Cleveland ISD seeking public’s input regarding superintendent search

Cleveland ISD Superintendent Dr. Darrell Myers is retiring at the end of the 2018-19 school year. He has led the district for five years.

By Vanesa Brashier,

Residents in Cleveland ISD have an opportunity to offer suggestions on the characteristics needed in the next superintendent. The survey, which asks participants to list the strengths and challenges of the district, is one step of a multi-step process that will ultimately determine a lone finalist for superintendent. The vacancy is expected to begin in early summer with the departure of outgoing superintendent, Dr. Darrell Myers, who is retiring after 33 years in education.

The district’s board of trustees has contracted with the Texas Association of School Boards to conduct the search and established a calendar that begins with community involvement sessions on Tuesday, Feb. 5, from 3:30 to 7:30 p.m. The application deadline is Wednesday, Feb. 27. Applications will be reviewed by the board on Monday, March 4, and interviews will be held over three days, March 19-21. Follow-up interviews will take place on March 26-28.

After the pool of applicants is narrowed to 6-8 candidates, a subcommittee made up of board trustees will make site visits to the top candidates’ home school districts. This process is expected to conclude in time for a lone finalist to be named by Wednesday, April 3. After the mandatory 21-day waiting period, the district can expect to officially hire the new superintendent by April 25.

Myers has graciously agreed to remain with the district until his replacement is found. He believes the district is in a crucial point in its history with the rapid growth that has resulted from a population boom in the Plum Grove area.

“We have picked up 953 new students since May 31, 2018,” Myers said on Tuesday. That number is equivalent to roughly 32 classrooms.

“The growth is not happening in just one age group,” he said. “It’s spread out evenly among the campuses. For a while, we were picking up mostly elementary kids but now we are seeing them across the spectrum.”

What does that mean for UIL alignments in the future? Myers is not concerned about next year’s realignment and expects the district will remain as a 5A school, at least until the 2022 alignment.

“That one might put us in the 6A category,” he said of the 2022 alignment.

The growth has the school board already looking into another bond for new high school and middle school campuses in Plum Grove. The district, according to Myers, has the capacity for another $125 million in bonds, on top of the already $80 million and $35 million bonds the district has in place now for a high school expansion, new elementary campus in Plum Grove and expansions at Northside, Southside and Eastside campuses.

“We are going to have to have another high school. The board is going to vote on whether to call for another bond next Tuesday night. We’ve had a couple of building meetings with community members and got input from them based on our circumstances,” he said. “The consensus was to call for a bond. Anything we need would have to be built in Plum Grove because that’s where the growth is.”

An additional $125 million bond would put the district at the $0.50 per $100 valuation cap that is mandated by statute, Myers said.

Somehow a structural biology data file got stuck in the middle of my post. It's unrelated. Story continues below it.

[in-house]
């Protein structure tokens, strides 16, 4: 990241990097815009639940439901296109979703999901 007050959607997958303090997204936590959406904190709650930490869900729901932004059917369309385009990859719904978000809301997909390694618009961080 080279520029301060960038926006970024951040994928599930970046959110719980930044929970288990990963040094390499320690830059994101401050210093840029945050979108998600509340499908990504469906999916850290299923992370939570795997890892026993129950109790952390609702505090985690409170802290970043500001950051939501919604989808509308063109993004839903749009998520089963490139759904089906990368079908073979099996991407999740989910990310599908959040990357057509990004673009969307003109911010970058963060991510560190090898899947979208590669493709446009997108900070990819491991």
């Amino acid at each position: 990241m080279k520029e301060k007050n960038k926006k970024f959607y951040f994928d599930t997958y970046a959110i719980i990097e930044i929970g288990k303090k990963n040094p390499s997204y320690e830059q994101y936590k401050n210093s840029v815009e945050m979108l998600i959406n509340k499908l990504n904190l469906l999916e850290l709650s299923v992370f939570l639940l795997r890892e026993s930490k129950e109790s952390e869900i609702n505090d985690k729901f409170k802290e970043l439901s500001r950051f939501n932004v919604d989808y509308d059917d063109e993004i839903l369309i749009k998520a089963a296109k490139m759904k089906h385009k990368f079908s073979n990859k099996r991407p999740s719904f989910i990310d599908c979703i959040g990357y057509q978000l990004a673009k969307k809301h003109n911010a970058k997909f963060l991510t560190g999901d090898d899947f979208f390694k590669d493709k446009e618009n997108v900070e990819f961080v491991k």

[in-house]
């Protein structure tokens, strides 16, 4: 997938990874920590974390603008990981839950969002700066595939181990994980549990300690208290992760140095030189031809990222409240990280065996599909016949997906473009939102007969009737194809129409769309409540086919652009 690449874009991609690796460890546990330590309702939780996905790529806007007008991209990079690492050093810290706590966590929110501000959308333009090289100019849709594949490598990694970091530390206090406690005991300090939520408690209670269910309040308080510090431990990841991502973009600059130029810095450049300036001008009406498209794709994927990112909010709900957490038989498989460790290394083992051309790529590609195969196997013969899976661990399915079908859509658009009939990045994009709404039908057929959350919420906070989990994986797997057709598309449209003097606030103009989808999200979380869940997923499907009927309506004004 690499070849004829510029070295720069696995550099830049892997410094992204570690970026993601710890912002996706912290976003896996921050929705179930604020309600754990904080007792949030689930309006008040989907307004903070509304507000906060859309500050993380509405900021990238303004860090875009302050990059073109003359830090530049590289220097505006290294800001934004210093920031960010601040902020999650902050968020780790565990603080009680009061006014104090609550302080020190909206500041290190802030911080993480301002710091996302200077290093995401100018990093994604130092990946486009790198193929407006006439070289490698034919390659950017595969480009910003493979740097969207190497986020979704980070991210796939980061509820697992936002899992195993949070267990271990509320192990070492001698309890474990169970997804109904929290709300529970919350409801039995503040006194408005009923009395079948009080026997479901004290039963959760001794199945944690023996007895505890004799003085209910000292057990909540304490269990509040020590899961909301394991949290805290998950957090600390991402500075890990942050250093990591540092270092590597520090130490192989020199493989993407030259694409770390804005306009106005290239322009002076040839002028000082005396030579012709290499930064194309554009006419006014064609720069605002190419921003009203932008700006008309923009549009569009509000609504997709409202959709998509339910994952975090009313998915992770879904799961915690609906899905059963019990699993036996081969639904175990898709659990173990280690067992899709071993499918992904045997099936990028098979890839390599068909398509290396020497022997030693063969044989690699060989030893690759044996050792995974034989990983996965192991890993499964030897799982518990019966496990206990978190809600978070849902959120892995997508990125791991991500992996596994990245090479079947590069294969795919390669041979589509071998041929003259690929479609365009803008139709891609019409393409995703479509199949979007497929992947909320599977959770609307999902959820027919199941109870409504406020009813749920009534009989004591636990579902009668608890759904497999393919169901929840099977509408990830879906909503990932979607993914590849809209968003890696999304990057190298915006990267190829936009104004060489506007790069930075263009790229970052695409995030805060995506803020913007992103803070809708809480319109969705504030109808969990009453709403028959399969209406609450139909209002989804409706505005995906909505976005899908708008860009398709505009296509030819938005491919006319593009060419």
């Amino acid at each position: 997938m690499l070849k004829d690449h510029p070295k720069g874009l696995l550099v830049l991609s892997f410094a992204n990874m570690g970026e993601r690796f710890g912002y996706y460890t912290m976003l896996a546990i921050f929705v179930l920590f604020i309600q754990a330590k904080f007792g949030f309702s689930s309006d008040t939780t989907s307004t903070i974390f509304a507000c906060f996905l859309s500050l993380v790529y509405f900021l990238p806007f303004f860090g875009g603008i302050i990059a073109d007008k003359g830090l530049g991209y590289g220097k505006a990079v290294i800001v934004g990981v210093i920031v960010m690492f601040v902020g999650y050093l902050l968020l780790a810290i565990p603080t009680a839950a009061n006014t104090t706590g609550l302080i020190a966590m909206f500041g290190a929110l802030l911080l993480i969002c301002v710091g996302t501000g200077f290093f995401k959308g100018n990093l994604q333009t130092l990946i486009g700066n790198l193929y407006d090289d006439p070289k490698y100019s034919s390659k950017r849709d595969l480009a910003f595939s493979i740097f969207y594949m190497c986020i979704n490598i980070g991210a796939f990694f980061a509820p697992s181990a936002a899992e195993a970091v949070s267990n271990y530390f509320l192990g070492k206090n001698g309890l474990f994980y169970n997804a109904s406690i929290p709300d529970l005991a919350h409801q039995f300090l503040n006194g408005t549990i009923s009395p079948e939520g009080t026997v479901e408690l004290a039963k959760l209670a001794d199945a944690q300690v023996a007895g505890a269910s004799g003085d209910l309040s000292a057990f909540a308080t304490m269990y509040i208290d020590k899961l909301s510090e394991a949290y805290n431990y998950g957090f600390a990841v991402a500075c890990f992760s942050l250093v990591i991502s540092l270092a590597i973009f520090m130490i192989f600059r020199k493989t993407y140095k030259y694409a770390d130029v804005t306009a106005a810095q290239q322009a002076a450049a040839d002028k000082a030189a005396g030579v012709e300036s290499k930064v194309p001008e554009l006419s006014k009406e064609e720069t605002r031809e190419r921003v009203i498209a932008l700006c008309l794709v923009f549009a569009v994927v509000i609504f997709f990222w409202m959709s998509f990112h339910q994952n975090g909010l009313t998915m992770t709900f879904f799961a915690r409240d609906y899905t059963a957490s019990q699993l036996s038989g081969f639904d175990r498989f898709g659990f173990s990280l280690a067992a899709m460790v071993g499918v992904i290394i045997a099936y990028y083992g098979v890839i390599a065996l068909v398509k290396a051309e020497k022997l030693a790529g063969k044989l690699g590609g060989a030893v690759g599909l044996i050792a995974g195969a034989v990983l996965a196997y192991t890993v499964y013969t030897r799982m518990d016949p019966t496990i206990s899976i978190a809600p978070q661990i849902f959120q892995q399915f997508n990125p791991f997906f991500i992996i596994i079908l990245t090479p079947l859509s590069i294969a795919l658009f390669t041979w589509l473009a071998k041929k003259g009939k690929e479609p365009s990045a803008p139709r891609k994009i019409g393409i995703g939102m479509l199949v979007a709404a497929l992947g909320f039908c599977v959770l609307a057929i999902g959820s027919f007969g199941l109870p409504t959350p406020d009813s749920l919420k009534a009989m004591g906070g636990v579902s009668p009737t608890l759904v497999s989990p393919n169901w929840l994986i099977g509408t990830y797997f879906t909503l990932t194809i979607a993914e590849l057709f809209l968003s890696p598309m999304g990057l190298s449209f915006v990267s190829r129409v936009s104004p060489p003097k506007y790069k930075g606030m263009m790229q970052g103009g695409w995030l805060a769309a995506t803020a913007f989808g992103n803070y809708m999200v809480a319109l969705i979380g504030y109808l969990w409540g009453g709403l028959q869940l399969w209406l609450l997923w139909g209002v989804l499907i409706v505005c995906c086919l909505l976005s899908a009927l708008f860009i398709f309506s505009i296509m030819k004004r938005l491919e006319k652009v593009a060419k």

“As for the bond, the board hasn’t decided on the amount. Our facilities committee thinks that instead of doing these bonds every couple of years, we should go out for a $250 million bond, but we can’t sell those bonds until we have the ability to pay for them,” he said. “Our current property tax value in the district is $1.2 billion. That is what gives us to seek an additional $125 million.”

The district is being good stewards with the bonds that are already in place, he added. Recently one bond was refinanced, resulting in a savings of roughly $2 million.

“One of the things the community needs to understand regarding the existing bonds we have. We have refinanced those bonds to a more favorable interest rate than what they originally sold for, which gave us the savings. Just because a bond says 30 years, that doesn’t mean you are stuck paying it out over 30 years. The sooner you pay them off, the less interest you accrue,” he said.  

The next superintendent will not only have big shoes to fill, but they will need to be prepared to run to keep up with the district’s growth.

“Whoever gets the job will be very busy,” Myers said. “I am going to stay until the district gets someone in, so we can avoid having an interim superintendent. Right now, where we are at with growth, it wouldn’t be good for the district to have too many transitions.”

To participate in the community survey, go online to The survey is available in English and Spanish and should only take a few minutes to complete. For more information, call Cleveland ISD’s administration office at 281-592-8717.

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Before creating Bluebonnet News in 2018, Vanesa Brashier was a community editor for the Houston Chronicle/Houston Community Newspapers. During part of her 12 years at the newspapers, she was assigned as the digital editor and managing editor for the Humble Observer, Kingwood Observer, East Montgomery County Observer and the Lake Houston Observer, and the editor of the Dayton News, Cleveland Advocate and Eastex Advocate. Over the years, she has earned more than two dozen writing awards, including Journalist of the Year.

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